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An Overview of Formation Damage

Mechanisms Causing a Reduction in


the Productivity and Injectivity of
Oil and Gas Producing Formations
lems for many oil and gas producing projects, and review some of
D. Brant Bennion is Hycal’s president
the associated technology being used to overcome these problems.
and is a project engineer with over 20
years of domestic and international
technical expertise in the area of forma- How Much of a Concern is Formation
tion damage and fluid flow in porous Damage?
media. Brant has authored or co-
authored over 170 technical papers on a A technical definition of formation damage would be “any
variety of subjects, including multi- process that causes a reduction in the natural inherent productivity
phase flow in porous media, formation of an oil or gas producing formation, or a reduction in the injec-
damage, underbalanced drilling, fluid tivity of a water or gas injection well.” Although the drilling
phase behavior and enhanced oil recovery. Brant received his process often bears the brunt of the blame, formation damage can
B.Sc. in chemical and petroleum engineering from the occur at any time during the life of a well including completion,
University of Calgary with distinction in 1984 and is pursuing production, stimulation, kill, or workover operations. Often the
his Ph.D. degree. He received Best Technical Paper of the Year problem is ignored due to a combination of ignorance and apathy
awards from the Petroleum Society in 1993 and 1995. Brant has with the common rationale that “We don’t care about formation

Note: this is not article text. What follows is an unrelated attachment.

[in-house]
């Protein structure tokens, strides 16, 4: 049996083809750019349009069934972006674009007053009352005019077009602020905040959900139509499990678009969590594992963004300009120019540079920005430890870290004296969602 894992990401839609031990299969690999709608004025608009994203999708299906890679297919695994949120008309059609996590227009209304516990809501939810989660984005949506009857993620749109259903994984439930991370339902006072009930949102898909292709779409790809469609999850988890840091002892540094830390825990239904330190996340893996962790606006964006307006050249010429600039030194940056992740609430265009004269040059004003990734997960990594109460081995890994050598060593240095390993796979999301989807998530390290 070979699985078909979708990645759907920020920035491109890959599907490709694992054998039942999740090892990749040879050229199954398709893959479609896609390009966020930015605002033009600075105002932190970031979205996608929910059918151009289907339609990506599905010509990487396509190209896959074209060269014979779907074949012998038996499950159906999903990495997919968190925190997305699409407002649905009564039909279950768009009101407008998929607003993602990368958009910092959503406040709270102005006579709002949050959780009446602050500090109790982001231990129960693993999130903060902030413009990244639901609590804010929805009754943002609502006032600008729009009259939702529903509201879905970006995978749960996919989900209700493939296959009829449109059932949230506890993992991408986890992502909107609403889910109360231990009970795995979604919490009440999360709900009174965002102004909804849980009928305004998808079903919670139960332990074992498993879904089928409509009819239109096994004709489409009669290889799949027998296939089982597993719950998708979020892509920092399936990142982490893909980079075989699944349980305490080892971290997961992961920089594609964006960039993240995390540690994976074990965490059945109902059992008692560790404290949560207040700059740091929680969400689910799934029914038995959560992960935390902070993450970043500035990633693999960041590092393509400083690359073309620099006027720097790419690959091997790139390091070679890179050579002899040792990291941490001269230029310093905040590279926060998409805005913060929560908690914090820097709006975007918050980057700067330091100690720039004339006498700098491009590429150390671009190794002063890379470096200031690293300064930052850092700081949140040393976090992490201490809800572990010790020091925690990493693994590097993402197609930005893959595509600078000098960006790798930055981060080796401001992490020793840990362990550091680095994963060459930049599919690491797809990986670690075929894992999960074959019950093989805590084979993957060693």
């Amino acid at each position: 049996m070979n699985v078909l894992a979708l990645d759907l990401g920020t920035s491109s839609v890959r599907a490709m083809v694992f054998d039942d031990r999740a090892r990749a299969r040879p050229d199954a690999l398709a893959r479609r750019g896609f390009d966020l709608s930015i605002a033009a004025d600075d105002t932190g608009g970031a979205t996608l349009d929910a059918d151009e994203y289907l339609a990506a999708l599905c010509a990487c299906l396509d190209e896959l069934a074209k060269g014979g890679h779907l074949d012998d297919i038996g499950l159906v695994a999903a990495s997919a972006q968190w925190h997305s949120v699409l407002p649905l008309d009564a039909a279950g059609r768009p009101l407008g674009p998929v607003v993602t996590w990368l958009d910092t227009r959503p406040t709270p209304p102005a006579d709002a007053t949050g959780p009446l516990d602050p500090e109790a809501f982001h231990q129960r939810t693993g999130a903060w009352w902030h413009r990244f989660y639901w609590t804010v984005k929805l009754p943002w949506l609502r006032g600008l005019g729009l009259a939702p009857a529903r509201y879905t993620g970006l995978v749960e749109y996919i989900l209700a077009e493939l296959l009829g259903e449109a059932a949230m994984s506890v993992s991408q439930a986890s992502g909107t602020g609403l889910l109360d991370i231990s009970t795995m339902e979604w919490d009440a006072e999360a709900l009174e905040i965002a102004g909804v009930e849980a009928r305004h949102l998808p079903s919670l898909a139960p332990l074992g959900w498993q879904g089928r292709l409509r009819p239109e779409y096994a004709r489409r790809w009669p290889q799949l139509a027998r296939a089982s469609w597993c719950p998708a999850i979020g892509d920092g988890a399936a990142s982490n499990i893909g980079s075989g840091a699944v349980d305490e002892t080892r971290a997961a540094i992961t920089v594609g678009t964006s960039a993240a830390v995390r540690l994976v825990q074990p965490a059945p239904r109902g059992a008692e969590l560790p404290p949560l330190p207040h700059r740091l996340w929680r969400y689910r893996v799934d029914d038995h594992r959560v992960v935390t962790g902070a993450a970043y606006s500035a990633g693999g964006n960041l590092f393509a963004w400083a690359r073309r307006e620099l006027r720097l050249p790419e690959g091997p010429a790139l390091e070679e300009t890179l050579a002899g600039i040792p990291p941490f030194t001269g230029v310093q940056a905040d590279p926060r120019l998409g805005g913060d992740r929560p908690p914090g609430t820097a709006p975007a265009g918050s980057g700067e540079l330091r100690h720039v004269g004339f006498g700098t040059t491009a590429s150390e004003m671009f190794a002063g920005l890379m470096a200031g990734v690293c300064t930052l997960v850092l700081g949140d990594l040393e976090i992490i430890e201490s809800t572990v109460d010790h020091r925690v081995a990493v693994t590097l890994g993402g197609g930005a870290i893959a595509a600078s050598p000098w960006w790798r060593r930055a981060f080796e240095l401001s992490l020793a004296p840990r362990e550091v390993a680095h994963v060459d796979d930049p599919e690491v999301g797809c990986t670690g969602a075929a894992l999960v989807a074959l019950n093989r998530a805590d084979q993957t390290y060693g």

been a Director of the Petroleum Society on both the Calgary damage in this reservoir—we can always fracture through it.”
Section and National Boards for over ten years and has served Surprisingly, this pretense may make sense in certain situations,
in various capacities such as Continuing Education Director, particularly when the formation is of such low inherent quality that
Student Affairs Director, Secretary, ATM Technical Program it is obvious the flow area and driving differential pressure avail-
Chairman, ATM General Co-Chairman and Chairman, and able for production present in a normal cased and perforated or
Chairman-Elect of the Society. He is Chairman of the open hole completion are insufficient to sustain economic produc-
Petroleum Society of CIM for 2002 and is also a member of tion rates, even with a totally “non damaged” well. In this case,
SPE. Brant is married and has four children. since most drilling and completion related mechanisms of damage
tend to be localized in the near region and may be relatively easi-
ly penetrated by a fracture treatment, more technology and effort
Introduction may be associated with attempting to design a stimulation program